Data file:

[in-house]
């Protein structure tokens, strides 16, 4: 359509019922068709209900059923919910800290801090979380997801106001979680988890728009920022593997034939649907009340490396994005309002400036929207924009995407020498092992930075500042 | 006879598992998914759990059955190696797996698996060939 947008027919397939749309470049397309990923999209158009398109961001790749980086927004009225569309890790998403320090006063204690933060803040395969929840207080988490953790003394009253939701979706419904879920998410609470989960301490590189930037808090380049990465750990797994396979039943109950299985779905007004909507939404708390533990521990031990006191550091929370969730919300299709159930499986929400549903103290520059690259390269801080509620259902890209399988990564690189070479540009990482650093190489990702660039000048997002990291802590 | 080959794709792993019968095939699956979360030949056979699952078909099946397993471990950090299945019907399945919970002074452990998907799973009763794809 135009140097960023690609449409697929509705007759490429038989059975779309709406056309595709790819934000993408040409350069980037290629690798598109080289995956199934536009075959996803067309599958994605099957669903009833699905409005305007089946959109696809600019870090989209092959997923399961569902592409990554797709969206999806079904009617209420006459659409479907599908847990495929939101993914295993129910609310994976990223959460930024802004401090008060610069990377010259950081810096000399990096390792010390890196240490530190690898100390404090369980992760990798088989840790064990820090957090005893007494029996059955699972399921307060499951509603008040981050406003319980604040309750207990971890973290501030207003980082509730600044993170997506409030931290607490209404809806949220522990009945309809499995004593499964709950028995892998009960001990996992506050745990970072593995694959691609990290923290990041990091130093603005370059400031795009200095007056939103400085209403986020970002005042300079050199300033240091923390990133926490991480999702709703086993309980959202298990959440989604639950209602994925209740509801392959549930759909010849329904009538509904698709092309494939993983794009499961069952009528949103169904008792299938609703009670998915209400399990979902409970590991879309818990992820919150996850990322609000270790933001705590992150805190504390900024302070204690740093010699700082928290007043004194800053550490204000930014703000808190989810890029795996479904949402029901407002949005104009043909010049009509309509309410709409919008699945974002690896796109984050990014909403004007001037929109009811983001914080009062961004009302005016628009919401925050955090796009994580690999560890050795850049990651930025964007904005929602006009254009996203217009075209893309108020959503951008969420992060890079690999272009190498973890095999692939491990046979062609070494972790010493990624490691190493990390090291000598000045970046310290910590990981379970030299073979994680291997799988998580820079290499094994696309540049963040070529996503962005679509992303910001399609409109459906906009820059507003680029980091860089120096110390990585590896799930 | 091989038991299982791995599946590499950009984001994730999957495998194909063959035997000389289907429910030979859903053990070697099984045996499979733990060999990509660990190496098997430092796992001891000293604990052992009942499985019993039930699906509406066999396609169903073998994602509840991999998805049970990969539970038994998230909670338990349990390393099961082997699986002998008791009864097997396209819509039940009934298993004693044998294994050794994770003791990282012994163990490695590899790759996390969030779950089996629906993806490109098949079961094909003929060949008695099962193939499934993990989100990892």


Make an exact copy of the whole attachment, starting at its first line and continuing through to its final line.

[in-house]
């Protein structure tokens, strides 16, 4: 359509019922068709209900059923919910800290801090979380997801106001979680988890728009920022593997034939649907009340490396994005309002400036929207924009995407020498092992930075500042 | 006879598992998914759990059955190696797996698996060939 947008027919397939749309470049397309990923999209158009398109961001790749980086927004009225569309890790998403320090006063204690933060803040395969929840207080988490953790003394009253939701979706419904879920998410609470989960301490590189930037808090380049990465750990797994396979039943109950299985779905007004909507939404708390533990521990031990006191550091929370969730919300299709159930499986929400549903103290520059690259390269801080509620259902890209399988990564690189070479540009990482650093190489990702660039000048997002990291802590 | 080959794709792993019968095939699956979360030949056979699952078909099946397993471990950090299945019907399945919970002074452990998907799973009763794809 135009140097960023690609449409697929509705007759490429038989059975779309709406056309595709790819934000993408040409350069980037290629690798598109080289995956199934536009075959996803067309599958994605099957669903009833699905409005305007089946959109696809600019870090989209092959997923399961569902592409990554797709969206999806079904009617209420006459659409479907599908847990495929939101993914295993129910609310994976990223959460930024802004401090008060610069990377010259950081810096000399990096390792010390890196240490530190690898100390404090369980992760990798088989840790064990820090957090005893007494029996059955699972399921307060499951509603008040981050406003319980604040309750207990971890973290501030207003980082509730600044993170997506409030931290607490209404809806949220522990009945309809499995004593499964709950028995892998009960001990996992506050745990970072593995694959691609990290923290990041990091130093603005370059400031795009200095007056939103400085209403986020970002005042300079050199300033240091923390990133926490991480999702709703086993309980959202298990959440989604639950209602994925209740509801392959549930759909010849329904009538509904698709092309494939993983794009499961069952009528949103169904008792299938609703009670998915209400399990979902409970590991879309818990992820919150996850990322609000270790933001705590992150805190504390900024302070204690740093010699700082928290007043004194800053550490204000930014703000808190989810890029795996479904949402029901407002949005104009043909010049009509309509309410709409919008699945974002690896796109984050990014909403004007001037929109009811983001914080009062961004009302005016628009919401925050955090796009994580690999560890050795850049990651930025964007904005929602006009254009996203217009075209893309108020959503951008969420992060890079690999272009190498973890095999692939491990046979062609070494972790010493990624490691190493990390090291000598000045970046310290910590990981379970030299073979994680291997799988998580820079290499094994696309540049963040070529996503962005679509992303910001399609409109459906906009820059507003680029980091860089120096110390990585590896799930 | 091989038991299982791995599946590499950009984001994730999957495998194909063959035997000389289907429910030979859903053990070697099984045996499979733990060999990509660990190496098997430092796992001891000293604990052992009942499985019993039930699906509406066999396609169903073998994602509840991999998805049970990969539970038994998230909670338990349990390393099961082997699986002998008791009864097997396209819509039940009934298993004693044998294994050794994770003791990282012994163990490695590899790759996390969030779950089996629906993806490109098949079961094909003929060949008695099962193939499934993990989100990892």